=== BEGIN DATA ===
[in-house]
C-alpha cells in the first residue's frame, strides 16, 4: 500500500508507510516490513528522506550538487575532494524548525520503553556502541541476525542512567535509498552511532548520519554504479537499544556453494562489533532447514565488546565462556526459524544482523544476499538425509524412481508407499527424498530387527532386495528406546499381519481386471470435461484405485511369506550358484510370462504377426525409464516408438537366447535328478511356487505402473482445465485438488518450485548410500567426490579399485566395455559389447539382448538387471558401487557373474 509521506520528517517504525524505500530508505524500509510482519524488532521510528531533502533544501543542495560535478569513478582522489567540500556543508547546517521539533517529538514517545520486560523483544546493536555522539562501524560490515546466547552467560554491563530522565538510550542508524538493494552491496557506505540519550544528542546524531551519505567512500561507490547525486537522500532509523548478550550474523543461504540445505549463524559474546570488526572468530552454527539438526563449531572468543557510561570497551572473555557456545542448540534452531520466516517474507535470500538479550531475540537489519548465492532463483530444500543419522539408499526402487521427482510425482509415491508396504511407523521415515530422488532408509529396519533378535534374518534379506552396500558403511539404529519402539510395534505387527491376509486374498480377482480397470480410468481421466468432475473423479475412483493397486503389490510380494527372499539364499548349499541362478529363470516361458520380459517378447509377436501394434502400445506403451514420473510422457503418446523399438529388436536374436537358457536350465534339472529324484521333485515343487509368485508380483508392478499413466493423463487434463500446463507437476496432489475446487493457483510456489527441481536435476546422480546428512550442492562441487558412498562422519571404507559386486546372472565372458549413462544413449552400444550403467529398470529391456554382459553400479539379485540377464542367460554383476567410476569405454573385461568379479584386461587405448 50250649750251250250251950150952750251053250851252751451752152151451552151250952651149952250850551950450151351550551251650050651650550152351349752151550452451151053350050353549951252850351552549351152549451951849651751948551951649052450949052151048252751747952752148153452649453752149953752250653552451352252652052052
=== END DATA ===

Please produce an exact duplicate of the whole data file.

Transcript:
[in-house]
C-alpha cells in the first residue's frame, strides 16, 4: 500500500508507510516490513528522506550538487575532494524548525520503553556502541541476525542512567535509498552511532548520519554504479537499544556453494562489533532447514565488546565462556526459524544482523544476499538425509524412481508407499527424498530387527532386495528406546499381519481386471470435461484405485511369506550358484510370462504377426525409464516408438537366447535328478511356487505402473482445465485438488518450485548410500567426490579399485566395455559389447539382448538387471558401487557373474 509521506520528517517504525524505500530508505524500509510482519524488532521510528531533502533544501543542495560535478569513478582522489567540500556543508547546517521539533517529538514517545520486560523483544546493536555522539562501524560490515546466547552467560554491563530522565538510550542508524538493494552491496557506505540519550544528542546524531551519505567512500561507490547525486537522500532509523548478550550474523543461504540445505549463524559474546570488526572468530552454527539438526563449531572468543557510561570497551572473555557456545542448540534452531520466516517474507535470500538479550531475540537489519548465492532463483530444500543419522539408499526402487521427482510425482509415491508396504511407523521415515530422488532408509529396519533378535534374518534379506552396500558403511539404529519402539510395534505387527491376509486374498480377482480397470480410468481421466468432475473423479475412483493397486503389490510380494527372499539364499548349499541362478529363470516361458520380459517378447509377436501394434502400445506403451514420473510422457503418446523399438529388436536374436537358457536350465534339472529324484521333485515343487509368485508380483508392478499413466493423463487434463500446463507437476496432489475446487493457483510456489527441481536435476546422480546428512550442492562441487558412498562422519571404507559386486546372472565372458549413462544413449552400444550403467529398470529391456554382459553400479539379485540377464542367460554383476567410476569405454573385461568379479584386461587405448 50250649750251250250251950150952750251053250851252751451752152151451552151250952651149952250850551950450151351550551251650050651650550152351349752151550452451151053350050353549951252850351552549351152549451951849651751948551951649052450949052151048252751747952752148153452649453752149953752250653552451352252652052052